Doctor's Review: Medicine on the Move

October 23, 2017

The owner Doretta servers Dr Syposz' brother.

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Where to eat when in... Tuscany

Two FMs take a nail-biting drive through the hills of Arrezzo to reach an authentic eatery

Sometimes half the thrill of eating out is getting there. This was the case on our last day in Tuscany, in a villa outside Anghiari. It had been a reunion of three couples: My husband Ben's brother and sister along with their spouses. Ben adores driving windy roads as much as eating good Italian food.

We chose to go for lunch at Vecchia Osteria La Pergola in the village of Tavarnelle. It is recommended in An Adventure in Tuscany, a whimsical guidebook by Giusepppe Dini and Canadian artist Dawn Angela Seeley, "Doretta the owner and her daughter Francesca are very proud not to have state-of-the art equipment, but instead cook in a sandstone fireplace with only the best produce from local farmers."

Using an ordnance survey map, Ben chose the most direct route to Tavernelle rather than driving via Anghiari. On this map, it was difficult to differentiate country roads from cart tracks and footpaths. He led the way in our hired Lancia, while the other two couples followed in a second rental car.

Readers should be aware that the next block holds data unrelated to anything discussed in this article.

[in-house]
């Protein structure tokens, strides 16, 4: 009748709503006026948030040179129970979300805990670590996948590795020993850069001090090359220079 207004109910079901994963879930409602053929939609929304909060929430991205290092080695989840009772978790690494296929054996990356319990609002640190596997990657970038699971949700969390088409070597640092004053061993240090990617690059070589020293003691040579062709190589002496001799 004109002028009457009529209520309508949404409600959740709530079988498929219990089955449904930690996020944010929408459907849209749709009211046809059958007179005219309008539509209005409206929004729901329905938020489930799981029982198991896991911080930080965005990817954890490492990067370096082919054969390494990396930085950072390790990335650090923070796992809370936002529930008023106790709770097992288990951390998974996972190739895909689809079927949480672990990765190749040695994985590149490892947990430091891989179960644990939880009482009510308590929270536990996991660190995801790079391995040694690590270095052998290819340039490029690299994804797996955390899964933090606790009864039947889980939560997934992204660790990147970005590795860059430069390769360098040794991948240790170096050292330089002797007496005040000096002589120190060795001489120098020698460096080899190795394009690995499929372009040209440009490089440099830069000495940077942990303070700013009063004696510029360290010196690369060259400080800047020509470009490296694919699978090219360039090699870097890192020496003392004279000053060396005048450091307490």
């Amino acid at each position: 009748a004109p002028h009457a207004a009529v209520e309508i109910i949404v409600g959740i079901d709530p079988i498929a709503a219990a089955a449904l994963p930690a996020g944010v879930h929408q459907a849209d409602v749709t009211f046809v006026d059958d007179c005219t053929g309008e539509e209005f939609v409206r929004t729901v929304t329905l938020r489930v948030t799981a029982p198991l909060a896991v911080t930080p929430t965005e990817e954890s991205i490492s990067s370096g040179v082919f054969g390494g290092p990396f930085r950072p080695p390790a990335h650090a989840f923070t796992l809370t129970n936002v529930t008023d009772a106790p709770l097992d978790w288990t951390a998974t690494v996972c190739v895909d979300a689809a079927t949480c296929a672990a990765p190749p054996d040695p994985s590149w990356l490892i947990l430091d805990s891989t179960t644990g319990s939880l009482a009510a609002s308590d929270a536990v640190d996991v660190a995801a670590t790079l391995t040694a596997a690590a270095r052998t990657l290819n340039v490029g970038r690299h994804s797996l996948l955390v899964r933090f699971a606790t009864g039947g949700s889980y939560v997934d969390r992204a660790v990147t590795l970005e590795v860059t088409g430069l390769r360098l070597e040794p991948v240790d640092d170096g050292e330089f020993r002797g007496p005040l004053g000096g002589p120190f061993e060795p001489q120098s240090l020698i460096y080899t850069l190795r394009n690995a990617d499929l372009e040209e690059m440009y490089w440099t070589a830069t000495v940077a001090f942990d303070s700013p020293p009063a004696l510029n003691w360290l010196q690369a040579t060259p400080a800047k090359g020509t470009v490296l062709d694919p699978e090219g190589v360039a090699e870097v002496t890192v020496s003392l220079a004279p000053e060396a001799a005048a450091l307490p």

The route was terrifying. We drove to the top of the hill, then over the top and straight down. We seemed to be hurtling towards a farmhouse. Ben managed to stop and I showed the startled farmer our map. He slanted his hand almost vertically down, much alarming me and the passengers in the other car. The track was indeed steep, narrow, windy and rocky, and there was no way to see what was around each corner. It was such a relief to reach the valley where the route was unpaved and tortuous, but at least flat.

We were rewarded at La Pergola with a fabulous meal, dishes that we shared all round and Doretta the owner and her daughter Francesca beamed as they served us. After antipasto, we had the best ravioli I have ever tasted — it was stuffed with sage and cheese — and tagliatelle with porcini mushrooms.

Then came duck and guinea fowl in a rich sauce with sides of fries, beabs and salad. Maybe because of the roller-coaster approach, none of us had wine, but we drank plenty of San Pellgrino and we finished with espresso, having no room for their highly praised desserts. Luckily, the driving after such a splendid meal was easy and smooth, straight into Arezzo for some sightseeing.

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